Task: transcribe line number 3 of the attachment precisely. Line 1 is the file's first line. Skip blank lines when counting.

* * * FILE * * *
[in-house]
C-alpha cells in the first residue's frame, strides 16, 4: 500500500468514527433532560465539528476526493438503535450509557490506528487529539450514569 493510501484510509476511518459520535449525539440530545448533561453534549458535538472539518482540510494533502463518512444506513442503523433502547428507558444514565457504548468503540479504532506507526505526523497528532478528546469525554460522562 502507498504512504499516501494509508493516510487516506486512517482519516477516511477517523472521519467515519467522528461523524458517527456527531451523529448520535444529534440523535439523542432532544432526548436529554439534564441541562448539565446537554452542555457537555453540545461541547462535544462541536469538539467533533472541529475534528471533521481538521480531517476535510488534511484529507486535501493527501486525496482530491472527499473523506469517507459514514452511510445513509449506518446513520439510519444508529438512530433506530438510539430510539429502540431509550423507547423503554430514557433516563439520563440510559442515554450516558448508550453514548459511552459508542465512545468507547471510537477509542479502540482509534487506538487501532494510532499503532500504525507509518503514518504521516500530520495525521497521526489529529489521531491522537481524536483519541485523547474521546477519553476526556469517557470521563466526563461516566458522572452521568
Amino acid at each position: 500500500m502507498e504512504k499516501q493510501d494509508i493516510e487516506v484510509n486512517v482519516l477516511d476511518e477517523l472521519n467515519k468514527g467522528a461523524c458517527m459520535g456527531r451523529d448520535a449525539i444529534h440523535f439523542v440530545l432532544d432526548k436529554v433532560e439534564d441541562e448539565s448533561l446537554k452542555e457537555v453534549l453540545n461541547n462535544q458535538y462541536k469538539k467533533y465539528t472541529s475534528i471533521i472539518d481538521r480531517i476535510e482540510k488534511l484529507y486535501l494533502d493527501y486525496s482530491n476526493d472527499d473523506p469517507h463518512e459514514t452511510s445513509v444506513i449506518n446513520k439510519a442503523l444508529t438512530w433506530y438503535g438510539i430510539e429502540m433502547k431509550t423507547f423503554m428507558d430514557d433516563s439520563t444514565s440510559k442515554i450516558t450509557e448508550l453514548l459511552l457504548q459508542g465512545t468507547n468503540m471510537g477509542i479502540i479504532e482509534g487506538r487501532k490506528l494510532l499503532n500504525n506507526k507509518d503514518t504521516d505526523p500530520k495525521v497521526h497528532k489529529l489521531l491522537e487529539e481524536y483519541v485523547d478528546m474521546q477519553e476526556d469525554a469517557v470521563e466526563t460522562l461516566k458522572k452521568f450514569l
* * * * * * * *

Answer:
Amino acid at each position: 500500500m502507498e504512504k499516501q493510501d494509508i493516510e487516506v484510509n486512517v482519516l477516511d476511518e477517523l472521519n467515519k468514527g467522528a461523524c458517527m459520535g456527531r451523529d448520535a449525539i444529534h440523535f439523542v440530545l432532544d432526548k436529554v433532560e439534564d441541562e448539565s448533561l446537554k452542555e457537555v453534549l453540545n461541547n462535544q458535538y462541536k469538539k467533533y465539528t472541529s475534528i471533521i472539518d481538521r480531517i476535510e482540510k488534511l484529507y486535501l494533502d493527501y486525496s482530491n476526493d472527499d473523506p469517507h463518512e459514514t452511510s445513509v444506513i449506518n446513520k439510519a442503523l444508529t438512530w433506530y438503535g438510539i430510539e429502540m433502547k431509550t423507547f423503554m428507558d430514557d433516563s439520563t444514565s440510559k442515554i450516558t450509557e448508550l453514548l459511552l457504548q459508542g465512545t468507547n468503540m471510537g477509542i479502540i479504532e482509534g487506538r487501532k490506528l494510532l499503532n500504525n506507526k507509518d503514518t504521516d505526523p500530520k495525521v497521526h497528532k489529529l489521531l491522537e487529539e481524536y483519541v485523547d478528546m474521546q477519553e476526556d469525554a469517557v470521563e466526563t460522562l461516566k458522572k452521568f450514569l